In any event, in my view, the appellants have in their arguments misconstrued the law of bailment. The question to be determined is what care a prudent owner would have exercised for the [page685] safety of the article entrusted to him, under similar circumstances. But the law of bailment also imposes on the bailee an onus to prove that he took the appropriate care or that his failure to do so did not contribute to the loss; that is, the burden is on the bailee to show that the damage occurred without any neglect, default or misconduct on the part of himself or his servants. See, for example, Punch v. Savoy's Jewellers Ltd. (1986), 1986 CanLII 2759 (ON CA), 54 O.R. (2d) 383, 26 D.L.R. (4th) 546 (C.A.). Moreover, in cases where bailment is at issue, the courts have recognized that the precautions required of a bailee for reward "may be more exacting than those required of a gratuitous depository" (Painter v. Waddington, McLean & Co. Ltd.,  O.J. No. 5458,  O.T.C. 1152 (S.C.J.), at para. 34, citing Halsbury's Laws of England, 4th ed., vol. 2, p. 856, para. 1839).
 In this case, the court specifically found that the defendant did not take reasonable steps to ensure the entire fence was secure so as to prevent Harley's escape. Moreover, if the gardener struck the fence board with his "ride on" lawn mower and Dr. Barrett could foresee that happening, the court found it would have been prudent for the defendant to inspect the fence board. Because of his failure to do so, the court found it was reasonably foreseeable that Harley would be able to escape through the fence.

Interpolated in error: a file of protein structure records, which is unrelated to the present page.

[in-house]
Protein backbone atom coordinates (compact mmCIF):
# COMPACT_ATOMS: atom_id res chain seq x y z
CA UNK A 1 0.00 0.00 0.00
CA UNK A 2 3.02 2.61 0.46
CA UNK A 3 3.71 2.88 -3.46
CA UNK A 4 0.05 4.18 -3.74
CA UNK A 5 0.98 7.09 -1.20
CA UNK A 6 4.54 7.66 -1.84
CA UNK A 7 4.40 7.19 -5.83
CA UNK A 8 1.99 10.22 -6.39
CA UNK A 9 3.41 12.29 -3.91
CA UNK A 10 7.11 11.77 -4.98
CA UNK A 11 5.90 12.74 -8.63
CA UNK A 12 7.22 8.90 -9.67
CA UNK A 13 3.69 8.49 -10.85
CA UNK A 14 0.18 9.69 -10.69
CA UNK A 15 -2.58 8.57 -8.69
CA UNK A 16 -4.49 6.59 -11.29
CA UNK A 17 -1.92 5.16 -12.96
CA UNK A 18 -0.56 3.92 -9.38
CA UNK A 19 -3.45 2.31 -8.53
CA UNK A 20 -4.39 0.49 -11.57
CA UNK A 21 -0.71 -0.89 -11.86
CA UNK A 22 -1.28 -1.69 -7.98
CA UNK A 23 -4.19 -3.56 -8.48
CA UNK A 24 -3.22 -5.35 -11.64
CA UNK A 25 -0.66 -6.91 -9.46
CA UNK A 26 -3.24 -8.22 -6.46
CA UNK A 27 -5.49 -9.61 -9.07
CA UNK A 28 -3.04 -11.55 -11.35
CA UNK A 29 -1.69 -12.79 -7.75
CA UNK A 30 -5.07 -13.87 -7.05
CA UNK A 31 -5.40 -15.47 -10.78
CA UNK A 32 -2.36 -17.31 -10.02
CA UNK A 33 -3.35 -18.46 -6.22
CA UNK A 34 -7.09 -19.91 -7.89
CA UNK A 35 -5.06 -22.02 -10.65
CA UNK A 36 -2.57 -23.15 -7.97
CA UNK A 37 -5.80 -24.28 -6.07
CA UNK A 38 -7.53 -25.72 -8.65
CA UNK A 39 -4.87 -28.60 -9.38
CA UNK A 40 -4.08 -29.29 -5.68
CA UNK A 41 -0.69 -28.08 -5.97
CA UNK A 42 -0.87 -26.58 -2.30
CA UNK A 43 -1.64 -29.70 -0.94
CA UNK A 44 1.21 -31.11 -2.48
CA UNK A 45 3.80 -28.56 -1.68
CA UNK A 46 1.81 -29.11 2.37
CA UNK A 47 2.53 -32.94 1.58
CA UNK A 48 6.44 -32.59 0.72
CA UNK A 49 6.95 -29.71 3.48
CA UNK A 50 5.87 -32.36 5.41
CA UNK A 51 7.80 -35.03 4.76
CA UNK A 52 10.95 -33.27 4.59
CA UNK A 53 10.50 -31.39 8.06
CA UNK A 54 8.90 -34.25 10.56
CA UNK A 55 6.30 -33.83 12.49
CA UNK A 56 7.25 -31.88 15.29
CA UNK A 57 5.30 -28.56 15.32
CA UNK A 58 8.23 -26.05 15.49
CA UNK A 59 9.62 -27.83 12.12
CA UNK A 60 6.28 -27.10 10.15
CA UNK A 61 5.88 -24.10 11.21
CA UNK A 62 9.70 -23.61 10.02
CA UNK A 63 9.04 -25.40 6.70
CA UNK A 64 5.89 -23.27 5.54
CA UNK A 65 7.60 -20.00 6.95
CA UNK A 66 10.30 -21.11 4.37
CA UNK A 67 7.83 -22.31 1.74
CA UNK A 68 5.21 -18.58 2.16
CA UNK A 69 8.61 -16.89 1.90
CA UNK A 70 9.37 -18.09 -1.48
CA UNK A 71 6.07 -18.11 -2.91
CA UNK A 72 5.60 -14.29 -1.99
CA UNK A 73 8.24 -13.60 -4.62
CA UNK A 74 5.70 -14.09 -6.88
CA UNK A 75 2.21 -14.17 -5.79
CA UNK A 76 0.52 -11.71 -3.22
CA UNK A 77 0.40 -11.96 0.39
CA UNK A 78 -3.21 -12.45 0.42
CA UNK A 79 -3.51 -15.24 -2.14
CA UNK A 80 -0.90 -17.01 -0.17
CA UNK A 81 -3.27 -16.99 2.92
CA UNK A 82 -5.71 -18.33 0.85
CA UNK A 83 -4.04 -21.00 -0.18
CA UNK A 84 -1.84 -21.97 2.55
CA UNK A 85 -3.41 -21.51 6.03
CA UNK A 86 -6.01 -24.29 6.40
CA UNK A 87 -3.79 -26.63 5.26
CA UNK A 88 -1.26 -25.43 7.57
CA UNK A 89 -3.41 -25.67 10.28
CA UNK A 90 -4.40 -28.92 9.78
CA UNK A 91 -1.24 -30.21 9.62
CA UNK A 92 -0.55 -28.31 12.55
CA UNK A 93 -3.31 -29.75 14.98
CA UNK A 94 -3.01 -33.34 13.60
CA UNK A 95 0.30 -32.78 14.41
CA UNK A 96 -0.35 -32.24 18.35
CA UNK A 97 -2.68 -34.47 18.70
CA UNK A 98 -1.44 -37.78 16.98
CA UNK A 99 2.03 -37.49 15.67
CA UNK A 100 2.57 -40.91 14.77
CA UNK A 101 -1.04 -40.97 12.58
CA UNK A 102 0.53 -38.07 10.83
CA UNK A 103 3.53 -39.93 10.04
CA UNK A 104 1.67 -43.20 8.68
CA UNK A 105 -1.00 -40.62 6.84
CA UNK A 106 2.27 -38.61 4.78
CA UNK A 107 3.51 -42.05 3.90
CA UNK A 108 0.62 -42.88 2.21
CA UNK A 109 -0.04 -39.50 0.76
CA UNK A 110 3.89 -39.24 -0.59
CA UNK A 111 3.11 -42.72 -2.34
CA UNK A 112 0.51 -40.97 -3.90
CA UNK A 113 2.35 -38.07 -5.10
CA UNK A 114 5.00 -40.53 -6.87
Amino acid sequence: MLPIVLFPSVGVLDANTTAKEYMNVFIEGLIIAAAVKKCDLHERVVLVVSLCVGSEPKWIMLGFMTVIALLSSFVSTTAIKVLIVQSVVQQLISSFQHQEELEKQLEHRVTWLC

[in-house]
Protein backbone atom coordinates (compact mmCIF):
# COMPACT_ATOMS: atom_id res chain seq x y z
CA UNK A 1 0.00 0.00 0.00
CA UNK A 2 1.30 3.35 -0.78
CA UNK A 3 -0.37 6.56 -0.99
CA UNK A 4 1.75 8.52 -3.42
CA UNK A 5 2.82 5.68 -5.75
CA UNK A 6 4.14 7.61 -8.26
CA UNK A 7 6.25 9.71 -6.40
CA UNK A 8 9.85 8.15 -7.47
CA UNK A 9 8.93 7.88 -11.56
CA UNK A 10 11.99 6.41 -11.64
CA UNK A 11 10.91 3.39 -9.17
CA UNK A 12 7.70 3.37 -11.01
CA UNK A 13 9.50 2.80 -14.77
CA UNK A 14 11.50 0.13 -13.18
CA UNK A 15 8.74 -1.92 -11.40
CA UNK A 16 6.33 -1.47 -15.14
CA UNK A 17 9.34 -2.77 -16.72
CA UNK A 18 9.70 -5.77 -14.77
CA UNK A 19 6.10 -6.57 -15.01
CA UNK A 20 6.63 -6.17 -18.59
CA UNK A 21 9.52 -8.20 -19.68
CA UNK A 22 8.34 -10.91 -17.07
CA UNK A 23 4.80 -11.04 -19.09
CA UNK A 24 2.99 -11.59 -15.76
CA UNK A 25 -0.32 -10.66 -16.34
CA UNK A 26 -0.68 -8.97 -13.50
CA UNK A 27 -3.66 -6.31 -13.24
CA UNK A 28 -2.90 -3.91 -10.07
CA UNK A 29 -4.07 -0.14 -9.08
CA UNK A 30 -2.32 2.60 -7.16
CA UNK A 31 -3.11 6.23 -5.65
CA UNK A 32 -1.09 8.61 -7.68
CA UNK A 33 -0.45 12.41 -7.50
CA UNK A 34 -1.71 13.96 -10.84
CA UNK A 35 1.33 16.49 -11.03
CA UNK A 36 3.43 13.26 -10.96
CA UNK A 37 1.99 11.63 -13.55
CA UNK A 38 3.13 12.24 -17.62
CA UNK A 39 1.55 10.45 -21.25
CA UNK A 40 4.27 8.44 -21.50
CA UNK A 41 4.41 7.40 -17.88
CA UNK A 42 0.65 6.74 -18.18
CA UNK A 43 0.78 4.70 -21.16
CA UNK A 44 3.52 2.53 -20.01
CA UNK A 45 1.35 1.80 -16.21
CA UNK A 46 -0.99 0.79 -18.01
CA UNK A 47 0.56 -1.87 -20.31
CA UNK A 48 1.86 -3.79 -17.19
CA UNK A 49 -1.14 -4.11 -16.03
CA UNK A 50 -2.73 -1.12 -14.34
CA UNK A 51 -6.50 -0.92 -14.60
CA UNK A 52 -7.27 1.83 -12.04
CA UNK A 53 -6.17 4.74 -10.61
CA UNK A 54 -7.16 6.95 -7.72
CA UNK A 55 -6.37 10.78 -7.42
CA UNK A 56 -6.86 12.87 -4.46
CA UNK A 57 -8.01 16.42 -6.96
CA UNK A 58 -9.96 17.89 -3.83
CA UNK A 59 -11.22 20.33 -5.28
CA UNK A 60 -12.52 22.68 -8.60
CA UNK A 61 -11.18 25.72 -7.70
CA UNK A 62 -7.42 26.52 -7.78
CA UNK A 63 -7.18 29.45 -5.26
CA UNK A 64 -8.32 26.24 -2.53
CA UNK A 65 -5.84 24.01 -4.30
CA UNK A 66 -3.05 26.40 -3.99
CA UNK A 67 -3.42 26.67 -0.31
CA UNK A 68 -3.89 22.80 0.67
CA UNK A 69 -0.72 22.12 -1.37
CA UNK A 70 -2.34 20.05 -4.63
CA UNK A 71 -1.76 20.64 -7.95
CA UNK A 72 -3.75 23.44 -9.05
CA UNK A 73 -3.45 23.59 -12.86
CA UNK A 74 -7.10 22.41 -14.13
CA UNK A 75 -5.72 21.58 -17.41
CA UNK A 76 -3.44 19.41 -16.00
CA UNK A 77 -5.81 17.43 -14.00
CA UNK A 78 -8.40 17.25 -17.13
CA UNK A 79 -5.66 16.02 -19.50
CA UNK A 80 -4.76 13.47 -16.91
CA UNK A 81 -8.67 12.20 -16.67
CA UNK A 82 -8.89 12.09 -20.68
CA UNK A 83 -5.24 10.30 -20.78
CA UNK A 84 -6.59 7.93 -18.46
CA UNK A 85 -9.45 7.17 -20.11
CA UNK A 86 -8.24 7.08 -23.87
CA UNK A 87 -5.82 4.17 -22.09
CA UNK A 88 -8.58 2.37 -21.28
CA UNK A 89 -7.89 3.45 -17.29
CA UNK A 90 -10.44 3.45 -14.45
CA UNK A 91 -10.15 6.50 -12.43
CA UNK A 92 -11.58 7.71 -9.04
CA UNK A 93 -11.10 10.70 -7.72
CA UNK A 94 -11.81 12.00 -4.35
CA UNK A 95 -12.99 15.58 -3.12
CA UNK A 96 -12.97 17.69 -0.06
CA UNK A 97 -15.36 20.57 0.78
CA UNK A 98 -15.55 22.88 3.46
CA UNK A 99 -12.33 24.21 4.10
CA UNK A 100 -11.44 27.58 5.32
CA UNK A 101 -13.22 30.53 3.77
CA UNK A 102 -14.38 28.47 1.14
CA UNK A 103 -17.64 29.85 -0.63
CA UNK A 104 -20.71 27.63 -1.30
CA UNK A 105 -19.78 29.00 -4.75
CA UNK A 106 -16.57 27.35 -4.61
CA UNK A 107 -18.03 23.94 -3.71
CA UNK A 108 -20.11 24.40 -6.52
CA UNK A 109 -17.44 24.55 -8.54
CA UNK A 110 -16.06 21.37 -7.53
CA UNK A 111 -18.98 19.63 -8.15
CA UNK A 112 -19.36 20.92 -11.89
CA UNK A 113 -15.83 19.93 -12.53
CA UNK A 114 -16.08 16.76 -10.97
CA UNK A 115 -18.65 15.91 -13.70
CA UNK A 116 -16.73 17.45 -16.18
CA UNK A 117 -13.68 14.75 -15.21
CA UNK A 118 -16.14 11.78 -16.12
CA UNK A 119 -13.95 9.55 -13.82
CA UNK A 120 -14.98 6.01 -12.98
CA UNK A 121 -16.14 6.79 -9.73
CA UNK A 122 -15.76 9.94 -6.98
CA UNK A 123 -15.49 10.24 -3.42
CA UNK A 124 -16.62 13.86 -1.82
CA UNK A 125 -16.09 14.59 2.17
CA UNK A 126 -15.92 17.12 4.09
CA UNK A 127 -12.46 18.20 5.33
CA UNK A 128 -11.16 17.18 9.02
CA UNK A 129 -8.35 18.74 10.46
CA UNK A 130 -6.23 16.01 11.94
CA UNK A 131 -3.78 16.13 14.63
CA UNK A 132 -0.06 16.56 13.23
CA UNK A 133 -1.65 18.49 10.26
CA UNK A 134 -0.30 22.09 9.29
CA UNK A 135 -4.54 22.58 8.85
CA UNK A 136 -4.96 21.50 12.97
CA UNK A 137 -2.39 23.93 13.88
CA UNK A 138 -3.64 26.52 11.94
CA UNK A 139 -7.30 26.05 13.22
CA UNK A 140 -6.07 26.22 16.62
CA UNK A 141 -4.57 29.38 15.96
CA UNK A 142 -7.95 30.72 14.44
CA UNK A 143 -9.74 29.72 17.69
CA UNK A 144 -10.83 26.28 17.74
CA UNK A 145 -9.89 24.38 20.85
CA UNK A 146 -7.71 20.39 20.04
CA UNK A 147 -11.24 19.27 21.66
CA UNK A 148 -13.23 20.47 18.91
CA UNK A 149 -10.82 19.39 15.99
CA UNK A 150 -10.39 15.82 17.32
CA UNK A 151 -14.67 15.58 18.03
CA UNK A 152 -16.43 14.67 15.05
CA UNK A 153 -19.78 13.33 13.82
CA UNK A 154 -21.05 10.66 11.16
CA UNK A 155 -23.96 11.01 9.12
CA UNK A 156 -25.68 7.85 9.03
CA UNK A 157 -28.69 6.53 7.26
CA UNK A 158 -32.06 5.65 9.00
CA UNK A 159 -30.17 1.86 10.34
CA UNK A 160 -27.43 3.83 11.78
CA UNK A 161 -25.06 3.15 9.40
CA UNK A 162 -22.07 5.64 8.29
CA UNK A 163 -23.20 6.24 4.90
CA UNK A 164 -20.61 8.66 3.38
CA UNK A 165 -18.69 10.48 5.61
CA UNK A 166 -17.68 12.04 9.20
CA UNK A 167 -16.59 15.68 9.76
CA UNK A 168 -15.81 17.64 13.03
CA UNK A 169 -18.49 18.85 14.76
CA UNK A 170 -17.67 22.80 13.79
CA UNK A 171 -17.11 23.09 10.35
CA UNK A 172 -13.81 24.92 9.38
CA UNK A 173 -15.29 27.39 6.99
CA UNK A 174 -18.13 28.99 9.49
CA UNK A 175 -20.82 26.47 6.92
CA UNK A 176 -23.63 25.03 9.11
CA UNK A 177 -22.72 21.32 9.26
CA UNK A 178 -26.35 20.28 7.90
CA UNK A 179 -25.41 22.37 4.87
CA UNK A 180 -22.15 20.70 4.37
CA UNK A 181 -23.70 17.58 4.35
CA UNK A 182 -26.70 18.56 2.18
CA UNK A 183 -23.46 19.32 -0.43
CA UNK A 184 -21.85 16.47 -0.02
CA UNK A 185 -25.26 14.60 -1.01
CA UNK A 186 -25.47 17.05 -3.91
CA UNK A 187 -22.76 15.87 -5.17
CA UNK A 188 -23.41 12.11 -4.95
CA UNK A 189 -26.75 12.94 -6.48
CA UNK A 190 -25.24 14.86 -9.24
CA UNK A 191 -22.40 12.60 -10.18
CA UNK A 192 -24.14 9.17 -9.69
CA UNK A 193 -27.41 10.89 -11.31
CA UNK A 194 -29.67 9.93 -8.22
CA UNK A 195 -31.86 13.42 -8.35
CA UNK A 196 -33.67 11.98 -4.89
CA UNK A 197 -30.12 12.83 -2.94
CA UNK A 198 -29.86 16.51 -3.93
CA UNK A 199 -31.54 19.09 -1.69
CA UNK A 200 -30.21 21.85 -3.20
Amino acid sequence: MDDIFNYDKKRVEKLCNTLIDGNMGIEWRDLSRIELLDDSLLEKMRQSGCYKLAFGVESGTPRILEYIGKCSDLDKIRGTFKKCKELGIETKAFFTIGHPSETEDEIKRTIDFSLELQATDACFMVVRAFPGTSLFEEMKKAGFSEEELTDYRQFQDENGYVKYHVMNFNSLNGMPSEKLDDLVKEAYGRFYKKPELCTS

In all the circumstances, the court found the defendant negligent in its standard of care and boarding of Harley. In a bailment situation, it is clear that the defendant failed to show that the damage would have occurred or the dog would have escaped, without neglect; or in other words, Birchmount failed to discharge the onus to prove it took appropriate care of the dog.
 The decision of the learned judge was well supported by the evidence. Despite her failure to use "bailment language", the evidence and the law would likely have led to the same conclusion. I can find no error of law in the standard of care the court applied or in its application of the facts to the relevant legal principles, as alleged.
In Punch v. Savoy's Jewellers Ltd. et al. (Ont CA, 1986) the Court of Appeal considered causes of action for breach of bailment duties: